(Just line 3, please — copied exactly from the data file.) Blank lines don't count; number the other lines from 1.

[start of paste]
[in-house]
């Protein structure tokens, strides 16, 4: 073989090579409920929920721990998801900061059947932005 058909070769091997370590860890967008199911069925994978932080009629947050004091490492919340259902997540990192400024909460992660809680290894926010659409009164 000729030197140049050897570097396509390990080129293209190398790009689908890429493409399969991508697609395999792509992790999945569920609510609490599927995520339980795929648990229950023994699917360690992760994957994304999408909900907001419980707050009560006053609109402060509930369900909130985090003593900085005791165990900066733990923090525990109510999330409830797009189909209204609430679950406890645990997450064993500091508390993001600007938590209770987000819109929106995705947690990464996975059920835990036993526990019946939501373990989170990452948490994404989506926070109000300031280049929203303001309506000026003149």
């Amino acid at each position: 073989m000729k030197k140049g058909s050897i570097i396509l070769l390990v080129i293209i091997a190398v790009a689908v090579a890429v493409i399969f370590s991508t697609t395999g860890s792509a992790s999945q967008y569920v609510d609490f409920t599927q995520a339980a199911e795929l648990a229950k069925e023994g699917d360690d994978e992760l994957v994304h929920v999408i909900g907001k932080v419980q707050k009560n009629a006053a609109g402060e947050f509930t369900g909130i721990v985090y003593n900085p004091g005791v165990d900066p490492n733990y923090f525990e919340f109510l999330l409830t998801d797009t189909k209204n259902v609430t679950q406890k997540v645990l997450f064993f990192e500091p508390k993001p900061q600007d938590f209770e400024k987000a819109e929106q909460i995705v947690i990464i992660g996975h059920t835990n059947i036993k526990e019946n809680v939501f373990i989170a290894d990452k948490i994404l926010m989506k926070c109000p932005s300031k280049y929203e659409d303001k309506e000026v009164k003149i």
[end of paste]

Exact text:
């Amino acid at each position: 073989m000729k030197k140049g058909s050897i570097i396509l070769l390990v080129i293209i091997a190398v790009a689908v090579a890429v493409i399969f370590s991508t697609t395999g860890s792509a992790s999945q967008y569920v609510d609490f409920t599927q995520a339980a199911e795929l648990a229950k069925e023994g699917d360690d994978e992760l994957v994304h929920v999408i909900g907001k932080v419980q707050k009560n009629a006053a609109g402060e947050f509930t369900g909130i721990v985090y003593n900085p004091g005791v165990d900066p490492n733990y923090f525990e919340f109510l999330l409830t998801d797009t189909k209204n259902v609430t679950q406890k997540v645990l997450f064993f990192e500091p508390k993001p900061q600007d938590f209770e400024k987000a819109e929106q909460i995705v947690i990464i992660g996975h059920t835990n059947i036993k526990e019946n809680v939501f373990i989170a290894d990452k948490i994404l926010m989506k926070c109000p932005s300031k280049y929203e659409d303001k309506e000026v009164k003149i």